Step 2)Assess tame pastures during the growing season.
Step 3)Divide the farm or fields into separate sections for assessment based on management practices, soil type, or topography.
Step 4)Complete the field identification and management notes section with information regarding the field or area being assessed.
Step 5)Rate each indicator based on your judgment of the pasture and circle the ranking that best describes the pasture condition. For example, when asked for a "%," make your best visual estimate. Include other indicators that you
think would help evaluate your pasture.
Step 6)Follow changes in each of the indicators over time. Note those indicators that need improvement and consider management options that might improve the pasture in those areas.

Note:
  • Assessments are qualitative and subjective. They are most effective when consistently completed by the same person over time, under similar field conditions, and at the same time each year.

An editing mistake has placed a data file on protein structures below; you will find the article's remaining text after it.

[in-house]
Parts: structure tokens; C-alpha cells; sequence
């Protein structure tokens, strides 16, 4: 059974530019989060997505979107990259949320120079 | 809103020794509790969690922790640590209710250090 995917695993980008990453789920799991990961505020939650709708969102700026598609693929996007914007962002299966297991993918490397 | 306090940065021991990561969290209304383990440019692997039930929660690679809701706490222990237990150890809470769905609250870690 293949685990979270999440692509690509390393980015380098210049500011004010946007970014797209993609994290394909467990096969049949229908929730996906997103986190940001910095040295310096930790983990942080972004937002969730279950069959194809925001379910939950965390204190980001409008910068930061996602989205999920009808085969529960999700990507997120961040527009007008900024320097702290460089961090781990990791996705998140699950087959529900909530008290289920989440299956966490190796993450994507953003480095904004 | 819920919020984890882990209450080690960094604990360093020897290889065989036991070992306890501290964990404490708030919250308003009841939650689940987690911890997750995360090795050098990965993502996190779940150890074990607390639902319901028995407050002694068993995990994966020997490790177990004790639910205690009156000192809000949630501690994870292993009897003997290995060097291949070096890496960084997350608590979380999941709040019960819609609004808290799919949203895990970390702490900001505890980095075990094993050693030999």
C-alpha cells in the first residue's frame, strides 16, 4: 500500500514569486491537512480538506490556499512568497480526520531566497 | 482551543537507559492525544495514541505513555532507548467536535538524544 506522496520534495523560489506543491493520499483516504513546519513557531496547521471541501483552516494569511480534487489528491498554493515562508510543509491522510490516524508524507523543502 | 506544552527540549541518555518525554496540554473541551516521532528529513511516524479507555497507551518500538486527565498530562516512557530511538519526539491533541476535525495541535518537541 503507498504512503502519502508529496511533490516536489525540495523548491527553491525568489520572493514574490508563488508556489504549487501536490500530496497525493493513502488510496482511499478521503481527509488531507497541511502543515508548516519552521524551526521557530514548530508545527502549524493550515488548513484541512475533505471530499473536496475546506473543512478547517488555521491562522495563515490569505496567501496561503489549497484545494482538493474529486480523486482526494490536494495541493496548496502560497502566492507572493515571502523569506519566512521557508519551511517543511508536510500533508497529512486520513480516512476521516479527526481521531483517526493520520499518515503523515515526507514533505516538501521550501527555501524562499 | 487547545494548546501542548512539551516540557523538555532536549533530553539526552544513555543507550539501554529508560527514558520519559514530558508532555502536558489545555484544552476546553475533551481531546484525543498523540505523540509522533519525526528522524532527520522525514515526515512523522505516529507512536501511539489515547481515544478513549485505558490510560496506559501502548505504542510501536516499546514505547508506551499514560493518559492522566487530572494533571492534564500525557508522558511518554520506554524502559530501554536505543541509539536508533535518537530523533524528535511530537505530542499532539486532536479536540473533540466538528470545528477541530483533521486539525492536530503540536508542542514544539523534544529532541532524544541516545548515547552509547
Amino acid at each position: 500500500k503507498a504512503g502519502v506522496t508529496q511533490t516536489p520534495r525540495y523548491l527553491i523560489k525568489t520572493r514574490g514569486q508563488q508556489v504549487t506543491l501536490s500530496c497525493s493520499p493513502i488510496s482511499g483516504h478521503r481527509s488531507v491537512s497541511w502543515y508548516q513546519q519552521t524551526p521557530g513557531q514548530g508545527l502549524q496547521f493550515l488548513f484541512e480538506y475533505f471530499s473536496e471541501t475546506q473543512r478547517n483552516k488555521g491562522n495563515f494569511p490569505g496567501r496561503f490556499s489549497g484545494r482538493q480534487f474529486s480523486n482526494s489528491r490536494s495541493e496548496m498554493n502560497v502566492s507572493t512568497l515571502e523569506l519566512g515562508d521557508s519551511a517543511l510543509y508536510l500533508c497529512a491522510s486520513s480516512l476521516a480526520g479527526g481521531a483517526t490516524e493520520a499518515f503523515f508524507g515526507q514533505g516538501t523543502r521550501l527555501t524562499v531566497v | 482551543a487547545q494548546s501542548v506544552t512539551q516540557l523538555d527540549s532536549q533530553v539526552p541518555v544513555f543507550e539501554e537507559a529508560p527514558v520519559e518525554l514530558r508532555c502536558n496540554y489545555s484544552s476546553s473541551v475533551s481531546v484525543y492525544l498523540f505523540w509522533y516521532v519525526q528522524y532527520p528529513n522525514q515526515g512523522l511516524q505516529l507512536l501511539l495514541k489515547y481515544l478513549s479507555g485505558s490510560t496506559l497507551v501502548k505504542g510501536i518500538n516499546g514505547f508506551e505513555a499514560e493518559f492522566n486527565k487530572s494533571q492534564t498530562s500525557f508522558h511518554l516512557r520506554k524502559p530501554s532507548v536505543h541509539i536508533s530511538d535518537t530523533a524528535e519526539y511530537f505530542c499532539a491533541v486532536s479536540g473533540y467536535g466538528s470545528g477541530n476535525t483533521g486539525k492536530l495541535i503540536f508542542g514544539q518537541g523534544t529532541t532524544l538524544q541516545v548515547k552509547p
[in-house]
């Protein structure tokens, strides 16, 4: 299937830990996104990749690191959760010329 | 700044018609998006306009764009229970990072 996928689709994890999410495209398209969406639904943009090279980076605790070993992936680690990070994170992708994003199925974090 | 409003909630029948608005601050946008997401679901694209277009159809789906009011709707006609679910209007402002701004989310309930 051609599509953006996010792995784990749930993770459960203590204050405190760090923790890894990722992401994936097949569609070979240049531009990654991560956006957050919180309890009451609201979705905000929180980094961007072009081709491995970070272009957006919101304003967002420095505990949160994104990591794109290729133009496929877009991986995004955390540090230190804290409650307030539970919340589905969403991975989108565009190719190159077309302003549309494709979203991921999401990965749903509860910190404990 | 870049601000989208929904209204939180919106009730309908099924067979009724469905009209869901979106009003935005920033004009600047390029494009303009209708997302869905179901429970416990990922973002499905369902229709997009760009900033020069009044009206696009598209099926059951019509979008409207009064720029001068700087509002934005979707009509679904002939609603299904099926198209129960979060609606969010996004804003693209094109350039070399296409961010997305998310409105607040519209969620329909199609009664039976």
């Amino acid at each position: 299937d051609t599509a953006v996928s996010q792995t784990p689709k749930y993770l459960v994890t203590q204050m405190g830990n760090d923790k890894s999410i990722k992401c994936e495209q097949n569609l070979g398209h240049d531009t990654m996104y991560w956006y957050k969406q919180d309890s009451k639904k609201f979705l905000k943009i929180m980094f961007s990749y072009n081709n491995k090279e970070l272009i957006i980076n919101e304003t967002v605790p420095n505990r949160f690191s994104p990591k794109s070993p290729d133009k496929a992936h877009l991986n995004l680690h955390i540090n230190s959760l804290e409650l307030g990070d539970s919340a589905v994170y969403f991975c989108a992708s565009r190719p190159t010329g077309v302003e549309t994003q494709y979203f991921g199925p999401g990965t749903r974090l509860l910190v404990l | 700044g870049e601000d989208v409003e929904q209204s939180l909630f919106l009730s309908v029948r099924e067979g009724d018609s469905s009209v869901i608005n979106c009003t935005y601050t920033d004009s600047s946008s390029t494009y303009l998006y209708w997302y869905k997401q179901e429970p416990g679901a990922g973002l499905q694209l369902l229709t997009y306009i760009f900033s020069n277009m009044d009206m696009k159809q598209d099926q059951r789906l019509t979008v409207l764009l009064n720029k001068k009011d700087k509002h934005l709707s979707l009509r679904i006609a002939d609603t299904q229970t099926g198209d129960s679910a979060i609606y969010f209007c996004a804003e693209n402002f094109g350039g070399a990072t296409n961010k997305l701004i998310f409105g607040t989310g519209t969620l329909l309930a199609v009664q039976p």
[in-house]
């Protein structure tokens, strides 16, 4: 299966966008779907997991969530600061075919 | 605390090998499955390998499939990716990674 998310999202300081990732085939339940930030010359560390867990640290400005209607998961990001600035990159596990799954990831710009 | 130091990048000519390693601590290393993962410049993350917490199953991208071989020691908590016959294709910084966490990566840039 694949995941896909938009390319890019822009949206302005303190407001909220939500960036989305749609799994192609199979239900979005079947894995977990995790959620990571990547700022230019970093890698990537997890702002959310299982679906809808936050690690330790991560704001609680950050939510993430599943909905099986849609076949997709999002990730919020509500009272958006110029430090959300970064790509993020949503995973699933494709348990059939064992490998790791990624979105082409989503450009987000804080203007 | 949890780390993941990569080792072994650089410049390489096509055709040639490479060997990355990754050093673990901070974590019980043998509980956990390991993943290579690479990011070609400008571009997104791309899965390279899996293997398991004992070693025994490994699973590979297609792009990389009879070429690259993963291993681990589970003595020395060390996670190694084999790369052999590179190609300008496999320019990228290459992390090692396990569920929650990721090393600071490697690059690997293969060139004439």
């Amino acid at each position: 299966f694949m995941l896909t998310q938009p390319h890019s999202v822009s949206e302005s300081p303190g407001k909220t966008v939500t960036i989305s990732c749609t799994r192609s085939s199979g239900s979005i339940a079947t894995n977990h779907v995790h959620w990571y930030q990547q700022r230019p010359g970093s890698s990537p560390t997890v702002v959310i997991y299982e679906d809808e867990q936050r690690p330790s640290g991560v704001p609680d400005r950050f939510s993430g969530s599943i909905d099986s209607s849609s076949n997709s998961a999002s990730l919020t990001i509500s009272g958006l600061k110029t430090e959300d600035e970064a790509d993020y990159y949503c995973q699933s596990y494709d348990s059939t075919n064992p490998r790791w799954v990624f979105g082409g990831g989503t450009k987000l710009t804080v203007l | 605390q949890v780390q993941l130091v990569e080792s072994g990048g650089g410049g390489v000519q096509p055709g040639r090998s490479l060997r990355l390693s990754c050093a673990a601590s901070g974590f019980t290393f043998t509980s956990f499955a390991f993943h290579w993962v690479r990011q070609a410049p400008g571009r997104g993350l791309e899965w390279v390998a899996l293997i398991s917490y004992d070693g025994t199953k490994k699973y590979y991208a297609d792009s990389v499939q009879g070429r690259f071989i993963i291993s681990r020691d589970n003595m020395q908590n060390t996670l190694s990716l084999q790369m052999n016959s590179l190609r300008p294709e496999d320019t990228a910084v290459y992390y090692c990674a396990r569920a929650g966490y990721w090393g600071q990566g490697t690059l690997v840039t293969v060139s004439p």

• Assess more than one spot in a field to obtain more accurate results. Do at least three assessments per pasture, more if the field is variable.
  • Avoid areas near water, trees, or other areas where animal impact is concentrated when assessing the field. You may want to assess these areas separately.
  • The scoring of indicators does not represent an absolute measure or value. Its purpose is to assess the ability of each pasture to function within its environment.
View the Alberta Tame Pasture Scorecard Field Identification and Management Notes

View the Alberta Tames Pasture Scorecard